12 great ways to bring Web video to your living room TV

Panasonic TH-50PZ850U Plasma TV With Viera Cast

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• Web content: Picasa Web Albums, YouTube
• Network connection: Ethernet
• Price: $1800 (no hard drive)

An appealing idea underlies the Viera Cast Internet features built into several Panasonic plasma HDTVs (including the 50-inch model I tried) and upcoming Blu-ray Disc players: Why buy and install an external box when you can get a TV that has an ethernet jack and Internet-related features as standard equipment?

Here’s why: Viera Cast in the form I tried it is too basic to compete with any of the stand-alone devices here. It lets you watch YouTube, it has rudimentary support for Google’s Picasa photo service (if you unplug the TV, it forgets your Picasa log-in info), and it links to weather reports, stock information, and business headlines. And that’s all.

The good news is that Panasonic plans to add a feature that will instantly boost Viera Cast’s appeal: support for Amazon Video on Demand’s 40,000-item movie and TV streaming service. It won’t offer high-def content or Disney releases, but for some people, it should be compelling enough to dispense with a box. Panasonic says to expect Amazon by this spring.

Sony Bravia Internet Video Link

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• Web content: Amazon Video on Demand; Slacker music service; Yahoo Video, YouTube
• Network connection: Ethernet
• Video outputs: HDMI
• Price: $300 (no hard drive)

This paperback-size module was designed specifically for use with Sony Bravia TVs, but that turns out not to be particularly advantageous, except that you can neatly fasten it to your Bravia’s backside. Your TV’s remote controls the Video Link, but navigation is far less intuitive with it than with the more customized, less button-laden remotes that come with Apple TV, Roku, and Vudu.

The Video Link’s content lineup is quite good: You can buy and rent titles from Amazon; and the device provides video sites such as Blip.tv, Yahoo Video, and YouTube, plus plentiful specialty content, from Fearnet horror movies to Epicurious cooking clips. At $100 or so, this box would be a good deal–but it’s priced at $300. Apple TV costs $70 less, offers high definition, and includes a hard drive for local storage of your video purchases; matched against that competition, Sony’s box is just too pricey and limited to win my recommendation.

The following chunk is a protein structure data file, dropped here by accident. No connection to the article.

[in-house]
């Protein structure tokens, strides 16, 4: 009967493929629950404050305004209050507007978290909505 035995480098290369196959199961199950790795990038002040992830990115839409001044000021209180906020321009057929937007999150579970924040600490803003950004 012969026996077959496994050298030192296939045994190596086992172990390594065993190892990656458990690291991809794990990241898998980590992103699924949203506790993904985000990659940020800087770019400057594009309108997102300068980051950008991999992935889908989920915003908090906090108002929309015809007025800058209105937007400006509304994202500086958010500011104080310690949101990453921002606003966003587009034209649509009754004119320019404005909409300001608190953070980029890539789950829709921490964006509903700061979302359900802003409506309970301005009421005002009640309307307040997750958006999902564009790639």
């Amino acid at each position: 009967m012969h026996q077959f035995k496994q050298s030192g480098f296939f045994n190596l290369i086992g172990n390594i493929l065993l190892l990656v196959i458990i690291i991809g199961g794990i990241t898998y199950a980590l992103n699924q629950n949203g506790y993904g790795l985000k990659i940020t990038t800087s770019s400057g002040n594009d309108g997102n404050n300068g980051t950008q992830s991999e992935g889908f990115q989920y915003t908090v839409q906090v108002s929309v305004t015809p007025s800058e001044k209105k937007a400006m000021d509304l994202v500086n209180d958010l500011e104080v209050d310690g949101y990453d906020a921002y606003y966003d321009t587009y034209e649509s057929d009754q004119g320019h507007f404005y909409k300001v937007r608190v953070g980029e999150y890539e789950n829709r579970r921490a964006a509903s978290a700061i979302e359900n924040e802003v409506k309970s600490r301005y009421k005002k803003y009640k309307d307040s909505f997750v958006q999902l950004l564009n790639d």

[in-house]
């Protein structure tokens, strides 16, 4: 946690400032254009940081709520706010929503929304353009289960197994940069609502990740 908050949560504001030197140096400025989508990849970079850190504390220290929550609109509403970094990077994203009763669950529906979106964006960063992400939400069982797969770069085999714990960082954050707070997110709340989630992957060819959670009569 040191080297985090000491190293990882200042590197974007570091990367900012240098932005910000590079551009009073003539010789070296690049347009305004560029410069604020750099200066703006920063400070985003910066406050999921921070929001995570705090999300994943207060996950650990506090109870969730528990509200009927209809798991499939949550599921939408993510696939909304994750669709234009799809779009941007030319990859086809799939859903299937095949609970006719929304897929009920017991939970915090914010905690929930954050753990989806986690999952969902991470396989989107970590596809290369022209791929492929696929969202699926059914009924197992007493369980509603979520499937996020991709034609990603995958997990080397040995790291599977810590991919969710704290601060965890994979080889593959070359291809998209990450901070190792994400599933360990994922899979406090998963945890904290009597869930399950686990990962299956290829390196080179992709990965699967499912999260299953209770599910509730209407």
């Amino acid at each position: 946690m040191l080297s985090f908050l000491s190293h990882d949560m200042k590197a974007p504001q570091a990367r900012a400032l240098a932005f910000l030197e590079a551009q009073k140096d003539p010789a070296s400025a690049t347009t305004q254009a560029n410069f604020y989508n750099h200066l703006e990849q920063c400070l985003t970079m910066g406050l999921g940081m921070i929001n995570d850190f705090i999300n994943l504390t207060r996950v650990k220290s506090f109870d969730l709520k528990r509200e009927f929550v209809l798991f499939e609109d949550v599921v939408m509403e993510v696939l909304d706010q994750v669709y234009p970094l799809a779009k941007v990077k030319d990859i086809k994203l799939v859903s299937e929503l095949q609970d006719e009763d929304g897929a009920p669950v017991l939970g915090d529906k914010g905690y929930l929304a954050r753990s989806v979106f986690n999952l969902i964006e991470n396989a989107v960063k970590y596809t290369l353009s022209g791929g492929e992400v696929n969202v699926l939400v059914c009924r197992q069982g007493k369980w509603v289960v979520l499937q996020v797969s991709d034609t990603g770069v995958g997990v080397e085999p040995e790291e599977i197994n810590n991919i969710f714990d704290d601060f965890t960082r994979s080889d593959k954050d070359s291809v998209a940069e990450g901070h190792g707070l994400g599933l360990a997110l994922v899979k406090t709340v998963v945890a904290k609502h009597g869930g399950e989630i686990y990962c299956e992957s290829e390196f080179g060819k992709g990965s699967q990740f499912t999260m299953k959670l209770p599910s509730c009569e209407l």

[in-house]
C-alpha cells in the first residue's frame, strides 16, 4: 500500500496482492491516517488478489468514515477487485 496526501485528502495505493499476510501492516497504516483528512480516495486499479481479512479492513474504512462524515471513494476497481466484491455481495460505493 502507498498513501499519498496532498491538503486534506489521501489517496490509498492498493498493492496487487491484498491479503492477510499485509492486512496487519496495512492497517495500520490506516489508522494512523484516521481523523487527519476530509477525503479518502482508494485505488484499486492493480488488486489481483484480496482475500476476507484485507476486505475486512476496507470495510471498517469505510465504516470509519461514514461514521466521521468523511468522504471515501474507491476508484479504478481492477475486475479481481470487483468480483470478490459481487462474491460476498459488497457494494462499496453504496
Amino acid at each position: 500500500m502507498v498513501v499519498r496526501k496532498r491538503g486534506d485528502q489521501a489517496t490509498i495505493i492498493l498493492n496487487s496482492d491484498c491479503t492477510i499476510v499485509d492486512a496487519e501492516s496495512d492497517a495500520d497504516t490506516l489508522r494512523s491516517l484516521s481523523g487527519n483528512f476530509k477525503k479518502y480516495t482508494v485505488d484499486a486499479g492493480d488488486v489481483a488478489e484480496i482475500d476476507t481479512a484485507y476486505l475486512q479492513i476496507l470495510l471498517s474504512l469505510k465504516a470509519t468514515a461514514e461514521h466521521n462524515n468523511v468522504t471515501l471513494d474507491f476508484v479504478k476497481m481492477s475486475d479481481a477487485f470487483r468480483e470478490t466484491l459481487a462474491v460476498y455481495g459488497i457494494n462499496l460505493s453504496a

LG Electronics BD300 Blu-ray Player

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• Web content: Netflix, YouTube
• Network connection: Ethernet
• Video outputs: Component, composite, HDMI
• Price: $350 (no hard drive)

A Blu-ray player like LG’s $350 BD300 invites you to build a library of movies in gorgeous high definition. But doing so will probably take a while, and it won’t be cheap. Which is why the Internet video built into this box–especially the support for Netflix Watch Instantly’s 12,000+ movies and TV shows–makes sense.

Netflix subscribers can stream all they want at no extra charge; it’s a low-cost way to ensure that you’re never left without something to watch, even though Netflix’s high-def content isn’t in the same zip code as Blu-ray in terms of image quality. You also get YouTube, in case you’re in the mood for footage of tap-dancing parakeets or clips of old TV shows.

The BD300 is one of the few media streamers that doesn’t do wireless, either standard or as an option, so you need to make provisions for bringing a wired ethernet connection to your TV. At press time, the BD300 was making room on store shelves for a new model, the similar BD370, which rounds out its Internet offerings with the one thing the BD300 notably lacks: big-studio movie and TV shows, including new releases, courtesy of CinemaNow.

Apple TV

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• Web content: iTunes Store movies, TV shows, and music; podcasts; YouTube